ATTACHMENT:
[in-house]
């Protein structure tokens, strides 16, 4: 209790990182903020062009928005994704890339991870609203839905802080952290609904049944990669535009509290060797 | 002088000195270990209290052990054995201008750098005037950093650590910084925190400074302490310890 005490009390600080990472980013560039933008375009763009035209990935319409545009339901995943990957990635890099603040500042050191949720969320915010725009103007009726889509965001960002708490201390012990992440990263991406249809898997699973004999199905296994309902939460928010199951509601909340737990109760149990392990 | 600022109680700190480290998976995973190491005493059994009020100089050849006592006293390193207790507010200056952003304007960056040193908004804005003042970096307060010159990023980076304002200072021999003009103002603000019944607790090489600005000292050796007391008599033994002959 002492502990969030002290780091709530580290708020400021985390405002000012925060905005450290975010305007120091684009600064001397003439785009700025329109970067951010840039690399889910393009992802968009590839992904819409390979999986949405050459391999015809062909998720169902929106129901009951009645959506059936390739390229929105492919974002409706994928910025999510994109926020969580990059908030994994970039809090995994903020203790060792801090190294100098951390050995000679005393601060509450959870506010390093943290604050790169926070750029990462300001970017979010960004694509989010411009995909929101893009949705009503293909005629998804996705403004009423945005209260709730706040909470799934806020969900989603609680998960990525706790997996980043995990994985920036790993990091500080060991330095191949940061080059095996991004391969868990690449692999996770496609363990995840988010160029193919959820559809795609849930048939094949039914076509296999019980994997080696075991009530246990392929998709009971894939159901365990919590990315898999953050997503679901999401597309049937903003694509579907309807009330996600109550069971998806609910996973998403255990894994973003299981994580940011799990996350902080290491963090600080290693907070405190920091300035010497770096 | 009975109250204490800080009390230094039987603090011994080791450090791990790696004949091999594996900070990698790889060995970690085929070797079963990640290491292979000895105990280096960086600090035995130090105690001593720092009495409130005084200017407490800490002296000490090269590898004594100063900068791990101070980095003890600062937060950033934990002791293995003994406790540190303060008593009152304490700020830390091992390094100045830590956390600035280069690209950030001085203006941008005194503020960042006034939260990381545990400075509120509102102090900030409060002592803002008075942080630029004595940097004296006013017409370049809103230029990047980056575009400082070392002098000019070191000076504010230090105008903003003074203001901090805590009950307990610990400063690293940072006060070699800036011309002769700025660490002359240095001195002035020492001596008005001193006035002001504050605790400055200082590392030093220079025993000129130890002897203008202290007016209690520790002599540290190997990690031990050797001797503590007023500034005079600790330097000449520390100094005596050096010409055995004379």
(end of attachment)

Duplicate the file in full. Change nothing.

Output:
[in-house]
């Protein structure tokens, strides 16, 4: 209790990182903020062009928005994704890339991870609203839905802080952290609904049944990669535009509290060797 | 002088000195270990209290052990054995201008750098005037950093650590910084925190400074302490310890 005490009390600080990472980013560039933008375009763009035209990935319409545009339901995943990957990635890099603040500042050191949720969320915010725009103007009726889509965001960002708490201390012990992440990263991406249809898997699973004999199905296994309902939460928010199951509601909340737990109760149990392990 | 600022109680700190480290998976995973190491005493059994009020100089050849006592006293390193207790507010200056952003304007960056040193908004804005003042970096307060010159990023980076304002200072021999003009103002603000019944607790090489600005000292050796007391008599033994002959 002492502990969030002290780091709530580290708020400021985390405002000012925060905005450290975010305007120091684009600064001397003439785009700025329109970067951010840039690399889910393009992802968009590839992904819409390979999986949405050459391999015809062909998720169902929106129901009951009645959506059936390739390229929105492919974002409706994928910025999510994109926020969580990059908030994994970039809090995994903020203790060792801090190294100098951390050995000679005393601060509450959870506010390093943290604050790169926070750029990462300001970017979010960004694509989010411009995909929101893009949705009503293909005629998804996705403004009423945005209260709730706040909470799934806020969900989603609680998960990525706790997996980043995990994985920036790993990091500080060991330095191949940061080059095996991004391969868990690449692999996770496609363990995840988010160029193919959820559809795609849930048939094949039914076509296999019980994997080696075991009530246990392929998709009971894939159901365990919590990315898999953050997503679901999401597309049937903003694509579907309807009330996600109550069971998806609910996973998403255990894994973003299981994580940011799990996350902080290491963090600080290693907070405190920091300035010497770096 | 009975109250204490800080009390230094039987603090011994080791450090791990790696004949091999594996900070990698790889060995970690085929070797079963990640290491292979000895105990280096960086600090035995130090105690001593720092009495409130005084200017407490800490002296000490090269590898004594100063900068791990101070980095003890600062937060950033934990002791293995003994406790540190303060008593009152304490700020830390091992390094100045830590956390600035280069690209950030001085203006941008005194503020960042006034939260990381545990400075509120509102102090900030409060002592803002008075942080630029004595940097004296006013017409370049809103230029990047980056575009400082070392002098000019070191000076504010230090105008903003003074203001901090805590009950307990610990400063690293940072006060070699800036011309002769700025660490002359240095001195002035020492001596008005001193006035002001504050605790400055200082590392030093220079025993000129130890002897203008202290007016209690520790002599540290190997990690031990050797001797503590007023500034005079600790330097000449520390100094005596050096010409055995004379």